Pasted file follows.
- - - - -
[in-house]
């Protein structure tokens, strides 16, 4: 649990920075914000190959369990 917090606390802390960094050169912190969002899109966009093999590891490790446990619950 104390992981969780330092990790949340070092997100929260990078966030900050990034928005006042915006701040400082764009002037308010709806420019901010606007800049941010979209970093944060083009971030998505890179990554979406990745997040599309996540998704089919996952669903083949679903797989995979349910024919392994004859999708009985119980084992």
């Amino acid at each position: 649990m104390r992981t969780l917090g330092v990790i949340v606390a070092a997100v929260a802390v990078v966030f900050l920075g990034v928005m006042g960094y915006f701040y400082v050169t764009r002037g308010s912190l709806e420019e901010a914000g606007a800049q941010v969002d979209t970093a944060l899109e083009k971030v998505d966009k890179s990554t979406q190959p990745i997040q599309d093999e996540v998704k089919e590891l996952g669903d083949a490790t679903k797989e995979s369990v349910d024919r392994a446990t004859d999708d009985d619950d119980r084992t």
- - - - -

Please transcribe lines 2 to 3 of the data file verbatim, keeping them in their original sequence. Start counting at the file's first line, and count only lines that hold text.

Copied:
């Protein structure tokens, strides 16, 4: 649990920075914000190959369990 917090606390802390960094050169912190969002899109966009093999590891490790446990619950 104390992981969780330092990790949340070092997100929260990078966030900050990034928005006042915006701040400082764009002037308010709806420019901010606007800049941010979209970093944060083009971030998505890179990554979406990745997040599309996540998704089919996952669903083949679903797989995979349910024919392994004859999708009985119980084992």
């Amino acid at each position: 649990m104390r992981t969780l917090g330092v990790i949340v606390a070092a997100v929260a802390v990078v966030f900050l920075g990034v928005m006042g960094y915006f701040y400082v050169t764009r002037g308010s912190l709806e420019e901010a914000g606007a800049q941010v969002d979209t970093a944060l899109e083009k971030v998505d966009k890179s990554t979406q190959p990745i997040q599309d093999e996540v998704k089919e590891l996952g669903d083949a490790t679903k797989e995979s369990v349910d024919r392994a446990t004859d999708d009985d619950d119980r084992t």